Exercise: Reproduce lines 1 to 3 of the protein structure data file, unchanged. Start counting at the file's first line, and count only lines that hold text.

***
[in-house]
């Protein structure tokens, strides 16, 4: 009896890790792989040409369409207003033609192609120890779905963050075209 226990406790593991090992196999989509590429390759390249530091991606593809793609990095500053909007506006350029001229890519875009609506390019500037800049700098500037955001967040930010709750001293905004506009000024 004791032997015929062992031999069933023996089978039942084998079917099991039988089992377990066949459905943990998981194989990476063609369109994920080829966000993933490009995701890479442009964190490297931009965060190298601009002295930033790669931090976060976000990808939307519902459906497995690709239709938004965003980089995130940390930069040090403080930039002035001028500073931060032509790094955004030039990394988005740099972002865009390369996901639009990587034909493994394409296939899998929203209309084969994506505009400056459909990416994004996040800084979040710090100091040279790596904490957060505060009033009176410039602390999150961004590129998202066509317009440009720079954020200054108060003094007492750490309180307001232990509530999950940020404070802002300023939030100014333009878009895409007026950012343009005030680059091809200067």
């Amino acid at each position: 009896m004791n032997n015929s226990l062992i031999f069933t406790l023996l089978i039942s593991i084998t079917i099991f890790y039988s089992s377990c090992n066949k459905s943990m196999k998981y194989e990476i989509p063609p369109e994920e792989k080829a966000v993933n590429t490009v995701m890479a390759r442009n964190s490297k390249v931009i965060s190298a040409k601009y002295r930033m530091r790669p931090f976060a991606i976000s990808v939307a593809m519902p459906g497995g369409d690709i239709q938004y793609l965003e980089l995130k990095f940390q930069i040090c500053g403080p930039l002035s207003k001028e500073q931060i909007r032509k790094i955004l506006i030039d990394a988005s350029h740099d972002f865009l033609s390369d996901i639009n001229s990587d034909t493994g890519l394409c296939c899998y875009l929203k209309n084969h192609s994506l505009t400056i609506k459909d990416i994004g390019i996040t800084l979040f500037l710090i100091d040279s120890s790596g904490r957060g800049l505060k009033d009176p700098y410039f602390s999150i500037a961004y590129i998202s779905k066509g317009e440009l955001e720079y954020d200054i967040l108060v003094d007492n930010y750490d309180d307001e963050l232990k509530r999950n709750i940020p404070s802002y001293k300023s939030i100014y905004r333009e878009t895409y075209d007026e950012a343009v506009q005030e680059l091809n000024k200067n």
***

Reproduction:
[in-house]
């Protein structure tokens, strides 16, 4: 009896890790792989040409369409207003033609192609120890779905963050075209 226990406790593991090992196999989509590429390759390249530091991606593809793609990095500053909007506006350029001229890519875009609506390019500037800049700098500037955001967040930010709750001293905004506009000024 004791032997015929062992031999069933023996089978039942084998079917099991039988089992377990066949459905943990998981194989990476063609369109994920080829966000993933490009995701890479442009964190490297931009965060190298601009002295930033790669931090976060976000990808939307519902459906497995690709239709938004965003980089995130940390930069040090403080930039002035001028500073931060032509790094955004030039990394988005740099972002865009390369996901639009990587034909493994394409296939899998929203209309084969994506505009400056459909990416994004996040800084979040710090100091040279790596904490957060505060009033009176410039602390999150961004590129998202066509317009440009720079954020200054108060003094007492750490309180307001232990509530999950940020404070802002300023939030100014333009878009895409007026950012343009005030680059091809200067």
């Amino acid at each position: 009896m004791n032997n015929s226990l062992i031999f069933t406790l023996l089978i039942s593991i084998t079917i099991f890790y039988s089992s377990c090992n066949k459905s943990m196999k998981y194989e990476i989509p063609p369109e994920e792989k080829a966000v993933n590429t490009v995701m890479a390759r442009n964190s490297k390249v931009i965060s190298a040409k601009y002295r930033m530091r790669p931090f976060a991606i976000s990808v939307a593809m519902p459906g497995g369409d690709i239709q938004y793609l965003e980089l995130k990095f940390q930069i040090c500053g403080p930039l002035s207003k001028e500073q931060i909007r032509k790094i955004l506006i030039d990394a988005s350029h740099d972002f865009l033609s390369d996901i639009n001229s990587d034909t493994g890519l394409c296939c899998y875009l929203k209309n084969h192609s994506l505009t400056i609506k459909d990416i994004g390019i996040t800084l979040f500037l710090i100091d040279s120890s790596g904490r957060g800049l505060k009033d009176p700098y410039f602390s999150i500037a961004y590129i998202s779905k066509g317009e440009l955001e720079y954020d200054i967040l108060v003094d007492n930010y750490d309180d307001e963050l232990k509530r999950n709750i940020p404070s802002y001293k300023s939030i100014y905004r333009e878009t895409y075209d007026e950012a343009v506009q005030e680059l091809n000024k200067n």